Israel pushes to reduce oil dependency

The National Infrastructures Ministry plans to present a strategy on November 20.

By AMIR MIZROCH, RYAN NADEL
November 3, 2006 05:57
4 minute read.
Israel pushes to reduce oil dependency

infrastructure 298 88 . (photo credit: )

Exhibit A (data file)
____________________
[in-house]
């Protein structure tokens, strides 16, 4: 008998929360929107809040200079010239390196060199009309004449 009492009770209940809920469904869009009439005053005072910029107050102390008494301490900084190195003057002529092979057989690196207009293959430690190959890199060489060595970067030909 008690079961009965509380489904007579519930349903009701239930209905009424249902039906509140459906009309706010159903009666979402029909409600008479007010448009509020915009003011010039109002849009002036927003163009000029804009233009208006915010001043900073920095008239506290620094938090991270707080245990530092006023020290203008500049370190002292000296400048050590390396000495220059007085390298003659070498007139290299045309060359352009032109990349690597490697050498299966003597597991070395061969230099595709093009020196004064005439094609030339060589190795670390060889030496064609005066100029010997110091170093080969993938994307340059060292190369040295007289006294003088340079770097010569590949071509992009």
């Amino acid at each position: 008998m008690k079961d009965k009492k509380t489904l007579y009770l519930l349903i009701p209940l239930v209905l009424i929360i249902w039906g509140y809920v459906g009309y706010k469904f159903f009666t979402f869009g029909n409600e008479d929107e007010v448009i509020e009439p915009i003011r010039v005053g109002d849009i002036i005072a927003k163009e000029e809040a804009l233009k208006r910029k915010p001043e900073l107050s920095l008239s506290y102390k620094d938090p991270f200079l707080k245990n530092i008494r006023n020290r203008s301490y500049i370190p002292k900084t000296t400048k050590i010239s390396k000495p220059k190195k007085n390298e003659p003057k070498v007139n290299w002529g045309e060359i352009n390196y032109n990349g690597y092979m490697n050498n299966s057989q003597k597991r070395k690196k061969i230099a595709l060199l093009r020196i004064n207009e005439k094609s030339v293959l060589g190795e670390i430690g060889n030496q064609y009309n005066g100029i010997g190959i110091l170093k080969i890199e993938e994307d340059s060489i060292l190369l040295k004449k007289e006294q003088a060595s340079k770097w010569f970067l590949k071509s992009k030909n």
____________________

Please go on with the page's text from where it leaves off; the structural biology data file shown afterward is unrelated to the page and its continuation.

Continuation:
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The National Infrastructures Ministry's Fuel Authority is drafting a strategy to reduce Israel's dependency on petroleum and plans to present it to the relevant ministries on November 20. The document, entitled "Sustainable Development of Energy for Transportation and the Reduction of Oil Dependency," will be presented to officials from the Transportation, Finance, Infrastructures, and Environment ministries. The Fuel Authority - which has only six staffers - has considered ideas ranging from "Green tax" incentives for fuel efficient and low emission vehicles to banning the import of offending vehicles, to exempting alternative fuels from tax. While no concrete measures have been prepared, these ideas are under advanced consideration. Israel's per capita oil consumption of 0.043 barrels per day ranks 35th in the world, according to the CIA's World Factbook. In the past, Israel imported oil from Egypt, the North Sea, West Africa, and Mexico. According to officials at the Ministry of National Infrastructures, Israel now imports 90% of its oil from Russia and the Caspian region. Israel consumes about 80 million barrels of oil annually - 270,100 barrels per day - 42nd of 211 countries. The academic and private sectors are also moving on the issue. This week, the University of Haifa opened the Center for Advanced Energy Studies, and next week, Tel Aviv University hosts a conference on Renewable and Alternative Energy. Omer Selah of the Fuel Authority, 34, the man National Infrastructures Minister Binyamin Ben-Eliezer has tasked with reducing the country's dependence on petroleum products, told The Jerusalem Post in an interview this week that although Israel was a minor player on the world energy stage, it could nevertheless be a "light to the nations" by reducing its dependence on oil. He admits, however, that totally eliminating petroleum imports is highly unlikely. "Even though Israel's [oil] consumption is low, relative to the major powers, [the way we reduce our dependency on oil] could have a powerful moral effect on the international stage," he said. Israel was an island in terms of energy infrastructure, he said. "We are on our own here, and if something breaks down, we can't hop onto our neighbor's energy resources. "The issue of oil becomes more and more critical with each passing year, for Western democracies in general, and for Israel in particular. What we are seeing is a confluence of several negative factors and processes in this region. And the Infrastructures Ministry is tasked with working to reduce Israel's dependency on oil through various means. "A huge percentage of the world's oil reserves, and this shows you where oil dependency is going to come from in the future, is found in the possession of powers not friendly to the West or to Israel. These can take the form of radical Islamic regimes, or even moderate Islamic regimes that have no diplomatic relations with Israel, therefore it's difficult to trust them. "Iran's growing influence is becoming more pronounced within all this. Iran itself has about 10 percent of the world's oil reserves. Iran may also have influence on oil found in other Shi'ite areas in the future, like those areas in [southern] Iraq. "Iraq also has roughly 10% of the world's oil reserves - and it's not certain at this stage which direction Iraq will take: toward a moderate democracy with diplomatic ties with Israel, or in the direction of extremism. "We can't tell right now. In addition, and to our great regret, Venezuela, a country that until recently has had no dispute with Israel, has suddenly joined with our worst enemies, because of oil. Oil is financing Iran's actions everywhere, including Hizbullah's activities," Selah said. "Israel doesn't import oil from the Arab world, not directly, anyway. Israel buys most of its oil from Russia and the former Soviet republics of Georgia and Ukraine. This area, too, has its problems. Just look at what is happening these days between Russia and Georgia." All Selah would say about oil and the Israel-Russia relationship was that "it's never a good idea to rely on only one supplier of a commodity." Selah's would like to substitute 5% of petroleum products consumed here with ethanol products, and thinks this can be done within five years. He would also like 5% of diesel fuel to be replaced by biodiesel products. It doesn't matter where the ethanol and bio-diesel come from, here or abroad. For Selah, the most important thing is that Israelis start using less oil. And where is the best place to start? Road transportation. Cars, motorbikes, buses and trucks account for just over 51% of Israeli petroleum consumption. Industry comes in second at 31%; air transport consumes 12%; and 6% goes gas produced from petroleum that is used in homes and restaurants. Selah wants to see the transportation sector use much more electricity. "Electricity, the ability to stop at the side of the road and charge up your vehicle, could be one of the long-term solutions for oil dependency in the transportation sector," Selah said. "The important thing is to change people's habits." The average Israeli "drinks" more than two liters of oil products per day, Selah said. "In the US, Canada and Australia that number is much higher," he said, because their cars are bigger, and so are the distances. Selah is just as passionate about the environmental effects of oil consumption as he is about the geopolitical aspects. "We need to reduce emissions of greenhouse gases and to use clean fuels. It is also a health issue," he said.

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